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In postmenopausal women, oral estrogen is associated with an increased risk of venous thromboembolism.
In postmenopausal women, oral estrogen is associated with an increased risk of venous thromboembolism-especially during the first year of treatment-while transdermal estrogen may be safer in terms of thrombotic risk, according to research published online May 20 in BMJ.
Marianne Canonico, MD, of Inserm, Villejuif, France, and colleagues reviewed eight observational studies and nine randomized controlled trials to assess the risk of venous thromboembolism in women using hormone therapy.
The researchers' meta-analysis of the observational studies found that women who used oral estrogen had a significantly increased risk of first-time venous thromboembolism compared to non-users (OR, 2.5). It also found that women who used transdermal estrogen did not have a significantly increased risk compared to non-users (OR, 1.2). But the researchers cautioned that more data are needed to assess differences in risk across the wide variety of hormone regimens.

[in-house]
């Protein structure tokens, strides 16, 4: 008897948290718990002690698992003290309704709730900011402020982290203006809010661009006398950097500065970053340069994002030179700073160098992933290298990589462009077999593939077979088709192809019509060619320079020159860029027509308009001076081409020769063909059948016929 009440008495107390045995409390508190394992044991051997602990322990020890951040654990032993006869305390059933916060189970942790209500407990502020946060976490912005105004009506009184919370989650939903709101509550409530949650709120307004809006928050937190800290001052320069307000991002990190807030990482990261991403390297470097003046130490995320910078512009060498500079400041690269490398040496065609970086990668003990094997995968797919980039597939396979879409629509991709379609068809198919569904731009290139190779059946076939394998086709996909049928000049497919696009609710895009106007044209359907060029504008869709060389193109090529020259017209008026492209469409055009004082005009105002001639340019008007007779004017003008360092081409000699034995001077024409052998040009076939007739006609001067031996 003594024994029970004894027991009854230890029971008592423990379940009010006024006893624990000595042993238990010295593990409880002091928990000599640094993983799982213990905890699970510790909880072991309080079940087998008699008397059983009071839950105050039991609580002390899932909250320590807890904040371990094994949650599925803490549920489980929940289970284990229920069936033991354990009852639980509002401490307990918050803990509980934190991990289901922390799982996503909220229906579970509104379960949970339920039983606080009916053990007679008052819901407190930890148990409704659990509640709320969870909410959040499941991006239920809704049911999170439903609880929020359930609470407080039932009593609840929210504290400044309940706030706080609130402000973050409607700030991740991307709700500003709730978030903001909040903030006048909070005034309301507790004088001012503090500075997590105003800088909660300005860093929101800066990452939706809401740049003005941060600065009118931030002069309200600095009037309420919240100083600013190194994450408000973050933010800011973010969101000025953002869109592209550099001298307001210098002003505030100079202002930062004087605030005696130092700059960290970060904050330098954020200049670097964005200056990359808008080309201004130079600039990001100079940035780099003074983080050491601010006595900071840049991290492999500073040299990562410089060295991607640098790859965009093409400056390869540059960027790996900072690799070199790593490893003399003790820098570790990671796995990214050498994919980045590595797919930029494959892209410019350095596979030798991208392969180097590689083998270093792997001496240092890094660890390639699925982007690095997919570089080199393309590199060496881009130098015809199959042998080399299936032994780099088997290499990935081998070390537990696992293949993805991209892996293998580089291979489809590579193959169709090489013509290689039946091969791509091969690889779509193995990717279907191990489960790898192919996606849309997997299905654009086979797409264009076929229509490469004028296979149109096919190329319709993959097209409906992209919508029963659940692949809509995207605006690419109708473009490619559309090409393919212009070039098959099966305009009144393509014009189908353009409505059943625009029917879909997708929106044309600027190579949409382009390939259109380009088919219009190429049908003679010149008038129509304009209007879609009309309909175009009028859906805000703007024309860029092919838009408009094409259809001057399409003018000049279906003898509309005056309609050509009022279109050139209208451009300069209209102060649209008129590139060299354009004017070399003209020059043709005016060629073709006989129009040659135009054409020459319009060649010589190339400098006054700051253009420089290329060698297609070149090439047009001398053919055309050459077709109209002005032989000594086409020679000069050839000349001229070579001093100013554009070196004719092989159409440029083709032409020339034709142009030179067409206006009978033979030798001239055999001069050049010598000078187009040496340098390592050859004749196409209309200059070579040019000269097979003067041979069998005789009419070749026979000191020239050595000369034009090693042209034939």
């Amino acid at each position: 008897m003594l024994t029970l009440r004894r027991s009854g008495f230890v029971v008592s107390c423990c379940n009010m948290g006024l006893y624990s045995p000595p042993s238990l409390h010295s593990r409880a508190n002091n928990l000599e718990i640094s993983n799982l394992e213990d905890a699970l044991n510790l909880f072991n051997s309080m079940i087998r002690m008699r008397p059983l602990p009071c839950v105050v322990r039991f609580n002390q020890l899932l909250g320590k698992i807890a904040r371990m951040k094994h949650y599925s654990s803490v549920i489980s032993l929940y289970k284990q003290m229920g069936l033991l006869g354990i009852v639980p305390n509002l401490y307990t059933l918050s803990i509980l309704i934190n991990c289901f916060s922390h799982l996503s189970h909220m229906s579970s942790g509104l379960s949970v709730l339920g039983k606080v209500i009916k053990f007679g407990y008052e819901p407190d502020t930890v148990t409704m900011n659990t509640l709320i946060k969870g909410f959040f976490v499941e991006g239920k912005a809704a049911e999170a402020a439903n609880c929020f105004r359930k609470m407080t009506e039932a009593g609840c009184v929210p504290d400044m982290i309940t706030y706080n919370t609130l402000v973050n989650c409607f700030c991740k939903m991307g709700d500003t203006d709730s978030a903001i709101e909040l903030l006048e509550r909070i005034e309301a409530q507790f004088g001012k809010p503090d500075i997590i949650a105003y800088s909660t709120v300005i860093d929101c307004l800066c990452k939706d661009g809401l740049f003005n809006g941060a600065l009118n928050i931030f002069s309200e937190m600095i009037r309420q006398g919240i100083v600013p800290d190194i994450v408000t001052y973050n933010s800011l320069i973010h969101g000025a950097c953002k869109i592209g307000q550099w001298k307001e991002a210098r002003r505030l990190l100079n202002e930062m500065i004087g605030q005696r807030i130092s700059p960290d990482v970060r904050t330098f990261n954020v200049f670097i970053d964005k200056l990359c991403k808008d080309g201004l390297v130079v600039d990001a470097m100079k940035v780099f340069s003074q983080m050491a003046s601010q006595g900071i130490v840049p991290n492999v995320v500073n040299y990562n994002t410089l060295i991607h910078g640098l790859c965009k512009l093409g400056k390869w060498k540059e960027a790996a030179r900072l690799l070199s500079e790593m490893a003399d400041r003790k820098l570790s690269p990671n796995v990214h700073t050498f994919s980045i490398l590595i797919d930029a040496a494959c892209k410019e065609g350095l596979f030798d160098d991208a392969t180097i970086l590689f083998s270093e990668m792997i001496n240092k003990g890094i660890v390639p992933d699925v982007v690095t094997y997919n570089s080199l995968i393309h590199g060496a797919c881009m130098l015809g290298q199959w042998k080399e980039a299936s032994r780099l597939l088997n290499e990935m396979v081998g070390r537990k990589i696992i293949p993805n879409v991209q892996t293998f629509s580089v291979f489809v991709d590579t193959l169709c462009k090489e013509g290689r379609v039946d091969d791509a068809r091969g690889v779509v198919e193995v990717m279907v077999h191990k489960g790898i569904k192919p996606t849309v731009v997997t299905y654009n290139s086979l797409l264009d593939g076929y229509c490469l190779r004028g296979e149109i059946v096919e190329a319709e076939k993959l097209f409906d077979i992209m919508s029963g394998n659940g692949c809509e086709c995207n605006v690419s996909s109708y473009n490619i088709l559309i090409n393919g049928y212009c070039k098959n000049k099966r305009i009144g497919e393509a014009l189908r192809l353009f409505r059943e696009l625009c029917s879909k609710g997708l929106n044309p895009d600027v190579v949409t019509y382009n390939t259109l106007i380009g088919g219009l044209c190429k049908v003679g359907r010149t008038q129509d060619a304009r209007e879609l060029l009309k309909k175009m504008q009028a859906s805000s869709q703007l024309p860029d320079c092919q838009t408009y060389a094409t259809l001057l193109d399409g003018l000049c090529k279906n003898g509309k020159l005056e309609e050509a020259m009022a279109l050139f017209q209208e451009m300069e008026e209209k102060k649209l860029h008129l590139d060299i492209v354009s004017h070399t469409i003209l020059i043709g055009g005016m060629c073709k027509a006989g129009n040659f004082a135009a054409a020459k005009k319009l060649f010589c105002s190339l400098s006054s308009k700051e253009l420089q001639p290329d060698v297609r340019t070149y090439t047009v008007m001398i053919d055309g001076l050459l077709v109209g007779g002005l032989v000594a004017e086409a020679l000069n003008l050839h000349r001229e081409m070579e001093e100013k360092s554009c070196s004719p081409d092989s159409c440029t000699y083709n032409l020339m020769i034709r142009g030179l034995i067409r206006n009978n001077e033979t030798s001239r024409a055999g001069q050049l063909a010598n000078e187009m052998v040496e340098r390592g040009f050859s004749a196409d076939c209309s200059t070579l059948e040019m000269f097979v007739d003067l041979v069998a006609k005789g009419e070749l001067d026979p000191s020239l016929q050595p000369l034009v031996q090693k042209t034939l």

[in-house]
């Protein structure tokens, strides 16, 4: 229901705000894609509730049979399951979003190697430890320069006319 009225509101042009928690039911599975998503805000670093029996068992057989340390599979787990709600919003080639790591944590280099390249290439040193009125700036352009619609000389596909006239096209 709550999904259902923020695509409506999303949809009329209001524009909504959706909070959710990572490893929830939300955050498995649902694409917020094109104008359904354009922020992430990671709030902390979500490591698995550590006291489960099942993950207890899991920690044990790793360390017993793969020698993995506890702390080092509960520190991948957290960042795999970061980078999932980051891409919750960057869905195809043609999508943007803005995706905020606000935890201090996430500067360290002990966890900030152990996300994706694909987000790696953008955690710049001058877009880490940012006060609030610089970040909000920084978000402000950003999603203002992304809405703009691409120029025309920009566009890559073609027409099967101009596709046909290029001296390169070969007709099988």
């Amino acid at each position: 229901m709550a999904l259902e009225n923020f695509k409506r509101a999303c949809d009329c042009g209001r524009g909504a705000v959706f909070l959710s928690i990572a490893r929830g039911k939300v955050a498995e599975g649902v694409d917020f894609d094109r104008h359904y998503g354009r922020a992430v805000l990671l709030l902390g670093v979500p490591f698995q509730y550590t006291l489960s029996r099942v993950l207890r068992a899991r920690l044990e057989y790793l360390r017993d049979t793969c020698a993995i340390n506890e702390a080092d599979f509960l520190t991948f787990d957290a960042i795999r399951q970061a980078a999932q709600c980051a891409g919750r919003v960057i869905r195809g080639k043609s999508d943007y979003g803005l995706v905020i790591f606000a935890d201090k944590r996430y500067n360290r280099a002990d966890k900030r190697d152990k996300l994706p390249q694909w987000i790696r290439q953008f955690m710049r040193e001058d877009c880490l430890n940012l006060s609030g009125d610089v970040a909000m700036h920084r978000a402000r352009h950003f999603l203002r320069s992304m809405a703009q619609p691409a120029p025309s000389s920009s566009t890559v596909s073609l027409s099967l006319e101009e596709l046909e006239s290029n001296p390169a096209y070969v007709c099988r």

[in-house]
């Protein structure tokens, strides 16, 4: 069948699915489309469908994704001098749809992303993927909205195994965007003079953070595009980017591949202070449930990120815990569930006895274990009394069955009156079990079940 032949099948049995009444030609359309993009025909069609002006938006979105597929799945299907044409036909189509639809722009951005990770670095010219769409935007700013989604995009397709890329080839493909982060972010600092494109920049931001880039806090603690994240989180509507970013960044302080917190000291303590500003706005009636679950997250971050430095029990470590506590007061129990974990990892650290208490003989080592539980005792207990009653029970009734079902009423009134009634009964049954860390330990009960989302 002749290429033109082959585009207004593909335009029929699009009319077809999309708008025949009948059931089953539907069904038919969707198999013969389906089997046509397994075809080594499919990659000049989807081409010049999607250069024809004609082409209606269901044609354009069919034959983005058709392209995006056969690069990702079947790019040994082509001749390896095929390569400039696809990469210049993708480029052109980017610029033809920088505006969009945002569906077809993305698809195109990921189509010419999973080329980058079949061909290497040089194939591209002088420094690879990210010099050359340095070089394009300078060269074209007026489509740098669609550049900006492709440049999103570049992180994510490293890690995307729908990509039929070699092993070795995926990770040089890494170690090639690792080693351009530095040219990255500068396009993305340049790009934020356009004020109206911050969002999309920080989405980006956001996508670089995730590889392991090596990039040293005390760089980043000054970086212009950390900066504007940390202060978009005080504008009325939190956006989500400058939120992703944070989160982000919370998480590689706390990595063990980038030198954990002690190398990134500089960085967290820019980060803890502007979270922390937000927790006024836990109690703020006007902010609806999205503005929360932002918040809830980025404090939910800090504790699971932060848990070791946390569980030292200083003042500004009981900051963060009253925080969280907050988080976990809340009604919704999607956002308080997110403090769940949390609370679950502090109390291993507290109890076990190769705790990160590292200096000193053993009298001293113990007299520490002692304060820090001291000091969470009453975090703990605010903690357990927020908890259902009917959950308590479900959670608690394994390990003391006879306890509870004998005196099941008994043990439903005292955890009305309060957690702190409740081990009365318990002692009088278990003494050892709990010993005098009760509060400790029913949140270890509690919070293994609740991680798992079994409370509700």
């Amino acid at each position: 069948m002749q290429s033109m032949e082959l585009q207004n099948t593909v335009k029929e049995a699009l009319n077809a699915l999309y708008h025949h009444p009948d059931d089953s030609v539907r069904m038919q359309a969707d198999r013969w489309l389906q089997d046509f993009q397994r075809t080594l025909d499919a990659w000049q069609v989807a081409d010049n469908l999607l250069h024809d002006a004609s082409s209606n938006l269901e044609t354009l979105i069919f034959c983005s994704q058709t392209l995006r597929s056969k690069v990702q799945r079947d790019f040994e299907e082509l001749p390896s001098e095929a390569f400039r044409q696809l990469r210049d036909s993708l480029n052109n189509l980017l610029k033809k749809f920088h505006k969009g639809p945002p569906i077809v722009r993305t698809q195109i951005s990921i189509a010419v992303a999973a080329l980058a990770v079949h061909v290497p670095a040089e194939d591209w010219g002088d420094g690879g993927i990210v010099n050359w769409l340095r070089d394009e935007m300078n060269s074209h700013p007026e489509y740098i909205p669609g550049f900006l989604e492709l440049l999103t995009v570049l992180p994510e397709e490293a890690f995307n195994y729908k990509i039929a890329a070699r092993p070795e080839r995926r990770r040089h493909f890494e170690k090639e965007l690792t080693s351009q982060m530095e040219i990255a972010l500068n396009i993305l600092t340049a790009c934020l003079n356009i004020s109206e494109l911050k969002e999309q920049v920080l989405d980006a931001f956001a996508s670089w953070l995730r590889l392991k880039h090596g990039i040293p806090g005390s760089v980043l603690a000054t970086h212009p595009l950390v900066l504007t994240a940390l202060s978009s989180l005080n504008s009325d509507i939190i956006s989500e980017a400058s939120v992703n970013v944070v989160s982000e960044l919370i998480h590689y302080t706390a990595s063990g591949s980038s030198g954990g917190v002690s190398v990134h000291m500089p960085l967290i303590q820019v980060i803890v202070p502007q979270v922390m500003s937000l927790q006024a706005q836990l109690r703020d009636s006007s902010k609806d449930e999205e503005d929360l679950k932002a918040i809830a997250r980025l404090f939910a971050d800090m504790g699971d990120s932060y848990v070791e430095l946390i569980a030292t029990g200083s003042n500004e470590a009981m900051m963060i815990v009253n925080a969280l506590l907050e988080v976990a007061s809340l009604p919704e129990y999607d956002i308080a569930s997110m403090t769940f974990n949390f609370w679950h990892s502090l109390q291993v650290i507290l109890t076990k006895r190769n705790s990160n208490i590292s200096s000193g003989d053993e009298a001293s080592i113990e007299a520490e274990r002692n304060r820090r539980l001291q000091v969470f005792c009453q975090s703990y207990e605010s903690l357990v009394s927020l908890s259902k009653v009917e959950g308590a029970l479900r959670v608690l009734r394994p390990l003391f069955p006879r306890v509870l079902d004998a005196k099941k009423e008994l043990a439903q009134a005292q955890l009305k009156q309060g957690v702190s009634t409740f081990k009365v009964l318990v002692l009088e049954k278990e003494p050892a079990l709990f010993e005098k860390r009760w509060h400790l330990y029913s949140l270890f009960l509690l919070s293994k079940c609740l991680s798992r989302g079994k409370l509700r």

Canonico M, Plu-Bureau G, Lowe GD, et al, Hormone replacement therapy and risk of venous thromboembolism in postmenopausal women: systematic review and meta-analysis. BMJ. 2008;336:1227-1231. doi:10.1136/bmj.39555.441944.BE